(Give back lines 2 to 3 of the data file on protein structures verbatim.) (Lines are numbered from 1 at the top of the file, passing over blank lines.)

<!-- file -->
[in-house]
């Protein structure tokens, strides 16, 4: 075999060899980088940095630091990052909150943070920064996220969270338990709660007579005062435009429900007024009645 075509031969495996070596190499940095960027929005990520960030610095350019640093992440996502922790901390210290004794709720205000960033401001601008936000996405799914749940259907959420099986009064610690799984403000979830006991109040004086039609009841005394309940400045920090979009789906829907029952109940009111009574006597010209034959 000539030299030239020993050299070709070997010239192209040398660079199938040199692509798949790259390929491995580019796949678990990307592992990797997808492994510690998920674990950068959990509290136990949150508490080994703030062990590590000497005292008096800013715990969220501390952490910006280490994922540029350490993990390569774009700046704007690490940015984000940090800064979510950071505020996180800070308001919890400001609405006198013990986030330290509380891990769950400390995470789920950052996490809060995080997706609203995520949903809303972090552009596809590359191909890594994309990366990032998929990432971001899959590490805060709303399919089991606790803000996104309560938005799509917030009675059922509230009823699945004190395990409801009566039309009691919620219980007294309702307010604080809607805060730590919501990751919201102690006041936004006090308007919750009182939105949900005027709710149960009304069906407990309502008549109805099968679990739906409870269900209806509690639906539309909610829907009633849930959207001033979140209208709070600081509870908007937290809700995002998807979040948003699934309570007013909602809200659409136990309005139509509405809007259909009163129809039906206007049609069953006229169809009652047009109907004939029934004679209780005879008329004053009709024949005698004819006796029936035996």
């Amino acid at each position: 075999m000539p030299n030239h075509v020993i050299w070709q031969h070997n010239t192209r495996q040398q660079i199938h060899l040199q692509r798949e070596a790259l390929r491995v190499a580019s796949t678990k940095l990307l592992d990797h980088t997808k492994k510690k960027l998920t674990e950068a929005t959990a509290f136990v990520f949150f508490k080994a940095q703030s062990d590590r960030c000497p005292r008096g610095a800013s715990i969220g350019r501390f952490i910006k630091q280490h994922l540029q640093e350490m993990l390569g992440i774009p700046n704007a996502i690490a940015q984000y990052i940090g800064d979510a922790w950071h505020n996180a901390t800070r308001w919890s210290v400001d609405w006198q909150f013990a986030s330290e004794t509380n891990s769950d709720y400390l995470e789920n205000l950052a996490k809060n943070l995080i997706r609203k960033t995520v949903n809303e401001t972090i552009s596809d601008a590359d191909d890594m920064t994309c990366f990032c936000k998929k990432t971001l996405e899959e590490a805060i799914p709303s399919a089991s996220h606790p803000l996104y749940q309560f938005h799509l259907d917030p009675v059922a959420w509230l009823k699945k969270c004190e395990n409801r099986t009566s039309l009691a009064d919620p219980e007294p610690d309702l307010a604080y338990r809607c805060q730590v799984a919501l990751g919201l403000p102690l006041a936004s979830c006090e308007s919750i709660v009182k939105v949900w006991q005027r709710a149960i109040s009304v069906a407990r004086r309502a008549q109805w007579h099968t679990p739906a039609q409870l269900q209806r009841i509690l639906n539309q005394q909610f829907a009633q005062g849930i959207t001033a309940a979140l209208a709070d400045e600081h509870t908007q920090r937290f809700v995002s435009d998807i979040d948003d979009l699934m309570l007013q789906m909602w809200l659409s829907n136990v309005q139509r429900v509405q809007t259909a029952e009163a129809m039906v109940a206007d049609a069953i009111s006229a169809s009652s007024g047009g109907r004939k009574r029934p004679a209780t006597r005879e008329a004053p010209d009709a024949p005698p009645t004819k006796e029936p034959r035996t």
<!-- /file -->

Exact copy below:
């Protein structure tokens, strides 16, 4: 075999060899980088940095630091990052909150943070920064996220969270338990709660007579005062435009429900007024009645 075509031969495996070596190499940095960027929005990520960030610095350019640093992440996502922790901390210290004794709720205000960033401001601008936000996405799914749940259907959420099986009064610690799984403000979830006991109040004086039609009841005394309940400045920090979009789906829907029952109940009111009574006597010209034959 000539030299030239020993050299070709070997010239192209040398660079199938040199692509798949790259390929491995580019796949678990990307592992990797997808492994510690998920674990950068959990509290136990949150508490080994703030062990590590000497005292008096800013715990969220501390952490910006280490994922540029350490993990390569774009700046704007690490940015984000940090800064979510950071505020996180800070308001919890400001609405006198013990986030330290509380891990769950400390995470789920950052996490809060995080997706609203995520949903809303972090552009596809590359191909890594994309990366990032998929990432971001899959590490805060709303399919089991606790803000996104309560938005799509917030009675059922509230009823699945004190395990409801009566039309009691919620219980007294309702307010604080809607805060730590919501990751919201102690006041936004006090308007919750009182939105949900005027709710149960009304069906407990309502008549109805099968679990739906409870269900209806509690639906539309909610829907009633849930959207001033979140209208709070600081509870908007937290809700995002998807979040948003699934309570007013909602809200659409136990309005139509509405809007259909009163129809039906206007049609069953006229169809009652047009109907004939029934004679209780005879008329004053009709024949005698004819006796029936035996």
């Amino acid at each position: 075999m000539p030299n030239h075509v020993i050299w070709q031969h070997n010239t192209r495996q040398q660079i199938h060899l040199q692509r798949e070596a790259l390929r491995v190499a580019s796949t678990k940095l990307l592992d990797h980088t997808k492994k510690k960027l998920t674990e950068a929005t959990a509290f136990v990520f949150f508490k080994a940095q703030s062990d590590r960030c000497p005292r008096g610095a800013s715990i969220g350019r501390f952490i910006k630091q280490h994922l540029q640093e350490m993990l390569g992440i774009p700046n704007a996502i690490a940015q984000y990052i940090g800064d979510a922790w950071h505020n996180a901390t800070r308001w919890s210290v400001d609405w006198q909150f013990a986030s330290e004794t509380n891990s769950d709720y400390l995470e789920n205000l950052a996490k809060n943070l995080i997706r609203k960033t995520v949903n809303e401001t972090i552009s596809d601008a590359d191909d890594m920064t994309c990366f990032c936000k998929k990432t971001l996405e899959e590490a805060i799914p709303s399919a089991s996220h606790p803000l996104y749940q309560f938005h799509l259907d917030p009675v059922a959420w509230l009823k699945k969270c004190e395990n409801r099986t009566s039309l009691a009064d919620p219980e007294p610690d309702l307010a604080y338990r809607c805060q730590v799984a919501l990751g919201l403000p102690l006041a936004s979830c006090e308007s919750i709660v009182k939105v949900w006991q005027r709710a149960i109040s009304v069906a407990r004086r309502a008549q109805w007579h099968t679990p739906a039609q409870l269900q209806r009841i509690l639906n539309q005394q909610f829907a009633q005062g849930i959207t001033a309940a979140l209208a709070d400045e600081h509870t908007q920090r937290f809700v995002s435009d998807i979040d948003d979009l699934m309570l007013q789906m909602w809200l659409s829907n136990v309005q139509r429900v509405q809007t259909a029952e009163a129809m039906v109940a206007d049609a069953i009111s006229a169809s009652s007024g047009g109907r004939k009574r029934p004679a209780t006597r005879e008329a004053p010209d009709a024949p005698p009645t004819k006796e029936p034959r035996t």